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Rolls-Royce launches bespoke Phantom Aviation Coupé at Pebble Beach Quail

August 20, 2012


Rolls-Royce Motor Cars debuted the Phantom Coupé Aviator Collection, an aviation-mirrored line inspired by founder Charles Stewart Rolls, at Pebble Beach Quail last week.

The first of the 35 new Coupé Aviation Collection models was featured at Pebble Beach Quail in California. This new collection is in line with the bespoke experience known to Rolls-Royce.

"Rolls-Royce has a history of bringing rather special bespoke creations to Pebble Beach, and where better to celebrate the possibilities of the bespoke program than in the California sunshine?" said Emily Dungey, manager of lifestyle communications and events for Rolls-Royce Motor Cars, Goodwood, England.

"These are unique details hand-selected by our designers and meticulously created by craftspeople here in Goodwood, available only in a limited number of motor cars," she said. "This provides prospective customers with an exclusive opportunity to own something really rather special."

Germany's BMW owns Rolls-Royce Motor Cars.

Sky-high bar
The new collection features a suite of exclusive design concepts, color combinations and new materials.

"At this price point affluent consumers expect the product to be uniquely theirs," said Chris Ramey, president of Affluent Insights, Miami. "At Rolls-Royce bespoke isn’t special – it the norm.

"There are certain special events where the affluent gather and expect to be impressed and delighted," he said. "This is why they are so effective."

The Collection is finished in Aviator Gray and features a contrasting matte bonnet , window and grille.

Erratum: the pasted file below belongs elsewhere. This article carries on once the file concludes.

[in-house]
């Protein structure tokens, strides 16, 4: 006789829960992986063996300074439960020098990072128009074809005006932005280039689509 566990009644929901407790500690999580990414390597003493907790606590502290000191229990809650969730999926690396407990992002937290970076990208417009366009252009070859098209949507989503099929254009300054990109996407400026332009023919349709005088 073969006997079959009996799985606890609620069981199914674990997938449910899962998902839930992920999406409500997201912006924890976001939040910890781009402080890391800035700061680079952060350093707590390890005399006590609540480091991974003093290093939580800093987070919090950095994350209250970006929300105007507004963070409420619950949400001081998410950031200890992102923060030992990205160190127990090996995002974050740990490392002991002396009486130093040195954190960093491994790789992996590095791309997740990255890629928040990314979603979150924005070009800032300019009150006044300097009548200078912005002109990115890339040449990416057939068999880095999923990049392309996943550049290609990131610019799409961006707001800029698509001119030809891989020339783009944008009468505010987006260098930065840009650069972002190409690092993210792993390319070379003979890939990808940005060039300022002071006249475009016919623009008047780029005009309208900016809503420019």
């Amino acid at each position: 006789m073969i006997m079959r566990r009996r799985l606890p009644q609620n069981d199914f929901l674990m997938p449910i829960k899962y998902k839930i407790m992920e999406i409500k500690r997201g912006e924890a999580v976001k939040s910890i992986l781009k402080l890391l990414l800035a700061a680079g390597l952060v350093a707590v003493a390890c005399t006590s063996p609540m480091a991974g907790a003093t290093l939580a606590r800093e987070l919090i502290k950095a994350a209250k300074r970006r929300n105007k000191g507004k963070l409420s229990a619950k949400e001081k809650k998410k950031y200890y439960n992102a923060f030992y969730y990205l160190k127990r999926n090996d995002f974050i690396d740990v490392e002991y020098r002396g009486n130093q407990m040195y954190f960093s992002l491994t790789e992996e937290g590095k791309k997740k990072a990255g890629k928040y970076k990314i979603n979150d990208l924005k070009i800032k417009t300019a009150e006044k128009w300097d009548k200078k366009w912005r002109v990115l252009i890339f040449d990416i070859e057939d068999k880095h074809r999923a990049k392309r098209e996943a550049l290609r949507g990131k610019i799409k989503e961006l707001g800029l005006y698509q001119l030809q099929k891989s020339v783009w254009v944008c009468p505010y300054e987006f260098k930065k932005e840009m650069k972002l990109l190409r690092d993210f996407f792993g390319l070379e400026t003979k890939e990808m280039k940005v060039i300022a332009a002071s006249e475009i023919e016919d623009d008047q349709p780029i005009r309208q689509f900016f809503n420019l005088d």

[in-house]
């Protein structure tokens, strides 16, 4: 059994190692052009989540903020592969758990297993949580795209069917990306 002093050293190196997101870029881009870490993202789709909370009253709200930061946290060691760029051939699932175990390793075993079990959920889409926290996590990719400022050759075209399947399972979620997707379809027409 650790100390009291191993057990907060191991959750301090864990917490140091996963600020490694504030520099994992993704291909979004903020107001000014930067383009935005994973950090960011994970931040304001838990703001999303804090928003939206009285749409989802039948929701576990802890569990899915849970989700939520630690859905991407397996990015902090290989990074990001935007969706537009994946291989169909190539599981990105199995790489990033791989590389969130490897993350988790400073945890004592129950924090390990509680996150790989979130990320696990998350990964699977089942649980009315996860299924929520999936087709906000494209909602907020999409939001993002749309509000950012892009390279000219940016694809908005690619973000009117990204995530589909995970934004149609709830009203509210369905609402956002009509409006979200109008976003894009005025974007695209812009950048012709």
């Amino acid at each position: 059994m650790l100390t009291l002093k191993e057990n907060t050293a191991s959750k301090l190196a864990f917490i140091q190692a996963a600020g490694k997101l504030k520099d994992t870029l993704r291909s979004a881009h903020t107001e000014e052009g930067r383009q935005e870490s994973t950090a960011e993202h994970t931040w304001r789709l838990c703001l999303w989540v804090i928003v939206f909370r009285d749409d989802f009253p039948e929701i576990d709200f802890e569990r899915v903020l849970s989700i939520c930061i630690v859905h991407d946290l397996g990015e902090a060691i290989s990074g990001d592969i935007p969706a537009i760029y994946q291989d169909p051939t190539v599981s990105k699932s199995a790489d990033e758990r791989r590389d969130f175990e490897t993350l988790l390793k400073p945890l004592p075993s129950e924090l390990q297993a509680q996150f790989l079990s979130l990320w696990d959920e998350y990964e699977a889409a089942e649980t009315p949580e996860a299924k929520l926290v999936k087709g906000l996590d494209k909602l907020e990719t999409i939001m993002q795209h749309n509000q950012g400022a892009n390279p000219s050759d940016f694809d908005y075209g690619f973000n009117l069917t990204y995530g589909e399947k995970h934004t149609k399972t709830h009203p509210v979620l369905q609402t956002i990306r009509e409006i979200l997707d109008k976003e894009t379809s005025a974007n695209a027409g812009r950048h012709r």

The inside of the car features wood and metal, which hints at a cockpit theme. Also, an aviation-grade clock with blood-orange needle tips is embedded in the metal foil upper fascia which is completemented by matte black dials for the power reserve, speedometer and fuel gauges.


Meanwhile, the lower fascia is veneered in mahogany and is shaped by craftspeople as the early record-setting propellers were fashioned, per Rolls-Royce. There are polished stainless-steel veneer onlays with bullet-shaped ends that are designed to match the floor mat fixings.

The leather-lined glove compartment includes an embossed Charles Rolls quote following his first flight with the Wright Brothers in 1908: “The power of flight is as a fresh gift from the Creator, the greatest treasure yet given to man.”

Also, the center console chrome plaque describes Mr. Rolls as Pioneer Aviator below his signature.

The Aviator Collection cars have also been designed to incorporate new cupholders. They are made of highly-polished aluminum to deliver functionality, but with a combination of theater and jewelry.

Cup holders

The Schneider Trophy was held in the South of England close to Goodwood, the Rolls-Royce headquarters.

Collection cars commemorate the S6B aircraft with transmission tunnel in anodized aluminum with exposed torx fixings and swage lines that mimic the oil cooling veins on the S6B fuselage side. These highlights are repeated on collection car armrests, per Rolls-Royce.

Bespoke options are important to luxury automakers, especially ultra-affluent companies such as Rolls-Royce.

Since Rolls-Royce only has two main models, the Phantom and the Ghost, this leaves a lot of room for affluent consumers to customize their cars to their liking.

For example, it recently upped the customization on its Ghost models by allowing consumers to choose two-tone exterior and interior features.

The brand originally started the two-tone bespoke option for its Phantom models some time ago and will start to offer this option for the Ghost.

Interestingly, the first two-tone Ghost was revealed at the Geneva Auto Show in March. Indeed, Rolls-Royce seems to favor showing new bespoke options at auto shows.

"Pebble Beach is often the launching pad for unique products across all luxury categories," Mr. Ramey said. "It’s not about options on two models. Each Rolls-Royce Motor Car is bespoke.

"Rolls-Royce need not market options any more than they might market quality," he said. "Some things are just understood."

Final Take

Rachel Lamb, associate reporter on Luxury Daily, New York